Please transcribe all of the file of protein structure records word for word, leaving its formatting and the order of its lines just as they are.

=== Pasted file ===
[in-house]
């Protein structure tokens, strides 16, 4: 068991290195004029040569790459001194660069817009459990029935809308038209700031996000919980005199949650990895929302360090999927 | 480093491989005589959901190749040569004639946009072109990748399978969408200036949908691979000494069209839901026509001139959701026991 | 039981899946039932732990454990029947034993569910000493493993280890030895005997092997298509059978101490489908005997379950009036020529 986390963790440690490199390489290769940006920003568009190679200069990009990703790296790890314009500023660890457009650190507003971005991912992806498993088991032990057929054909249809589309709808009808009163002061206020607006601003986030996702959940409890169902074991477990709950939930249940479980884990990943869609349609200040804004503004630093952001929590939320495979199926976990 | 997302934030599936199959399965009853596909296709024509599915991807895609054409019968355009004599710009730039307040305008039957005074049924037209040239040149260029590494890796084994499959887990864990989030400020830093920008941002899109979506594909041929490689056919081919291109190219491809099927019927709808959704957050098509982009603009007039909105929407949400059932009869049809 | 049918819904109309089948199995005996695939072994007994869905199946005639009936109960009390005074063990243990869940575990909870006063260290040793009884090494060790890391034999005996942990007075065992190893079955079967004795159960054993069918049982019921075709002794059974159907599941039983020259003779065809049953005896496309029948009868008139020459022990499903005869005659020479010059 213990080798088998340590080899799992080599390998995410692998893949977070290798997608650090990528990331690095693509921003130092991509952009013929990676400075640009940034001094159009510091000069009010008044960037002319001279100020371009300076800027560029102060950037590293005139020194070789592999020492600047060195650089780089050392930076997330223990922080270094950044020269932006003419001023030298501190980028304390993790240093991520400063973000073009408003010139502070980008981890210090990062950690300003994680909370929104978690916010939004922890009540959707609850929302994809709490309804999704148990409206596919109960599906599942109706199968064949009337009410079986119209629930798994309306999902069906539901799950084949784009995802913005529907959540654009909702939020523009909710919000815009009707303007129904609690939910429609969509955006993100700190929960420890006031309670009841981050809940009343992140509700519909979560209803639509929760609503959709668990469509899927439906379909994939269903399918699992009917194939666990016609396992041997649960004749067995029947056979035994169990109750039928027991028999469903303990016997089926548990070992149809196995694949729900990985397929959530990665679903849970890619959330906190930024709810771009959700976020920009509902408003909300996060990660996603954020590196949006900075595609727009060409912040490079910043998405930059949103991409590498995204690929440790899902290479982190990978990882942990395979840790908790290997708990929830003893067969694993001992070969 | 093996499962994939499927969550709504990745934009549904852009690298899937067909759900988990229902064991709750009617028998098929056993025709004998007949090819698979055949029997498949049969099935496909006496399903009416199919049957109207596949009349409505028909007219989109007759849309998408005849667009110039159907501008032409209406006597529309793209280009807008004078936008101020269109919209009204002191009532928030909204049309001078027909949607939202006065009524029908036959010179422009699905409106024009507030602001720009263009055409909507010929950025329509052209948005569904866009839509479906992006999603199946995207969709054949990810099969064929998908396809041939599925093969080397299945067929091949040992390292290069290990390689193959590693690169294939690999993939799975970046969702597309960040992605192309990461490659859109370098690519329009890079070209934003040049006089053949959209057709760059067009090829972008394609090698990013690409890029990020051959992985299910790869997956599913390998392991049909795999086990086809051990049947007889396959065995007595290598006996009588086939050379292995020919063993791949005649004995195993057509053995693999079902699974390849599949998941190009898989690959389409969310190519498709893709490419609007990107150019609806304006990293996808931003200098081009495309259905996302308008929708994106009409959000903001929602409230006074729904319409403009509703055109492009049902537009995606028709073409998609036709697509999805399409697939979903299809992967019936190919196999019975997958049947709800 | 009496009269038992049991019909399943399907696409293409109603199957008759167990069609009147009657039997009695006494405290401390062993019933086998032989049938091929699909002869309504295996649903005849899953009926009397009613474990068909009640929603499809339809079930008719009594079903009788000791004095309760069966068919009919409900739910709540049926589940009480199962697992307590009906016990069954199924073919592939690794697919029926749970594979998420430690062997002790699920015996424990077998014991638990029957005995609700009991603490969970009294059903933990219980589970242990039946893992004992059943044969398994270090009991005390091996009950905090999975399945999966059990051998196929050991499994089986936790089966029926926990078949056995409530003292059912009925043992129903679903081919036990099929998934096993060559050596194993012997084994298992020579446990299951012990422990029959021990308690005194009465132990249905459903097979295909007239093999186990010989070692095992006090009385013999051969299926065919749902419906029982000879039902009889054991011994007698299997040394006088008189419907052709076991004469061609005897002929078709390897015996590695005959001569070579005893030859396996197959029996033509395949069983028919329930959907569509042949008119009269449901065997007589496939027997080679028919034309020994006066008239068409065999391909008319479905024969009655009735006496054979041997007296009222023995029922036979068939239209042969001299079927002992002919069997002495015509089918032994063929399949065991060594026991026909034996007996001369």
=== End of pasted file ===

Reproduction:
[in-house]
């Protein structure tokens, strides 16, 4: 068991290195004029040569790459001194660069817009459990029935809308038209700031996000919980005199949650990895929302360090999927 | 480093491989005589959901190749040569004639946009072109990748399978969408200036949908691979000494069209839901026509001139959701026991 | 039981899946039932732990454990029947034993569910000493493993280890030895005997092997298509059978101490489908005997379950009036020529 986390963790440690490199390489290769940006920003568009190679200069990009990703790296790890314009500023660890457009650190507003971005991912992806498993088991032990057929054909249809589309709808009808009163002061206020607006601003986030996702959940409890169902074991477990709950939930249940479980884990990943869609349609200040804004503004630093952001929590939320495979199926976990 | 997302934030599936199959399965009853596909296709024509599915991807895609054409019968355009004599710009730039307040305008039957005074049924037209040239040149260029590494890796084994499959887990864990989030400020830093920008941002899109979506594909041929490689056919081919291109190219491809099927019927709808959704957050098509982009603009007039909105929407949400059932009869049809 | 049918819904109309089948199995005996695939072994007994869905199946005639009936109960009390005074063990243990869940575990909870006063260290040793009884090494060790890391034999005996942990007075065992190893079955079967004795159960054993069918049982019921075709002794059974159907599941039983020259003779065809049953005896496309029948009868008139020459022990499903005869005659020479010059 213990080798088998340590080899799992080599390998995410692998893949977070290798997608650090990528990331690095693509921003130092991509952009013929990676400075640009940034001094159009510091000069009010008044960037002319001279100020371009300076800027560029102060950037590293005139020194070789592999020492600047060195650089780089050392930076997330223990922080270094950044020269932006003419001023030298501190980028304390993790240093991520400063973000073009408003010139502070980008981890210090990062950690300003994680909370929104978690916010939004922890009540959707609850929302994809709490309804999704148990409206596919109960599906599942109706199968064949009337009410079986119209629930798994309306999902069906539901799950084949784009995802913005529907959540654009909702939020523009909710919000815009009707303007129904609690939910429609969509955006993100700190929960420890006031309670009841981050809940009343992140509700519909979560209803639509929760609503959709668990469509899927439906379909994939269903399918699992009917194939666990016609396992041997649960004749067995029947056979035994169990109750039928027991028999469903303990016997089926548990070992149809196995694949729900990985397929959530990665679903849970890619959330906190930024709810771009959700976020920009509902408003909300996060990660996603954020590196949006900075595609727009060409912040490079910043998405930059949103991409590498995204690929440790899902290479982190990978990882942990395979840790908790290997708990929830003893067969694993001992070969 | 093996499962994939499927969550709504990745934009549904852009690298899937067909759900988990229902064991709750009617028998098929056993025709004998007949090819698979055949029997498949049969099935496909006496399903009416199919049957109207596949009349409505028909007219989109007759849309998408005849667009110039159907501008032409209406006597529309793209280009807008004078936008101020269109919209009204002191009532928030909204049309001078027909949607939202006065009524029908036959010179422009699905409106024009507030602001720009263009055409909507010929950025329509052209948005569904866009839509479906992006999603199946995207969709054949990810099969064929998908396809041939599925093969080397299945067929091949040992390292290069290990390689193959590693690169294939690999993939799975970046969702597309960040992605192309990461490659859109370098690519329009890079070209934003040049006089053949959209057709760059067009090829972008394609090698990013690409890029990020051959992985299910790869997956599913390998392991049909795999086990086809051990049947007889396959065995007595290598006996009588086939050379292995020919063993791949005649004995195993057509053995693999079902699974390849599949998941190009898989690959389409969310190519498709893709490419609007990107150019609806304006990293996808931003200098081009495309259905996302308008929708994106009409959000903001929602409230006074729904319409403009509703055109492009049902537009995606028709073409998609036709697509999805399409697939979903299809992967019936190919196999019975997958049947709800 | 009496009269038992049991019909399943399907696409293409109603199957008759167990069609009147009657039997009695006494405290401390062993019933086998032989049938091929699909002869309504295996649903005849899953009926009397009613474990068909009640929603499809339809079930008719009594079903009788000791004095309760069966068919009919409900739910709540049926589940009480199962697992307590009906016990069954199924073919592939690794697919029926749970594979998420430690062997002790699920015996424990077998014991638990029957005995609700009991603490969970009294059903933990219980589970242990039946893992004992059943044969398994270090009991005390091996009950905090999975399945999966059990051998196929050991499994089986936790089966029926926990078949056995409530003292059912009925043992129903679903081919036990099929998934096993060559050596194993012997084994298992020579446990299951012990422990029959021990308690005194009465132990249905459903097979295909007239093999186990010989070692095992006090009385013999051969299926065919749902419906029982000879039902009889054991011994007698299997040394006088008189419907052709076991004469061609005897002929078709390897015996590695005959001569070579005893030859396996197959029996033509395949069983028919329930959907569509042949008119009269449901065997007589496939027997080679028919034309020994006066008239068409065999391909008319479905024969009655009735006496054979041997007296009222023995029922036979068939239209042969001299079927002992002919069997002495015509089918032994063929399949065991060594026991026909034996007996001369």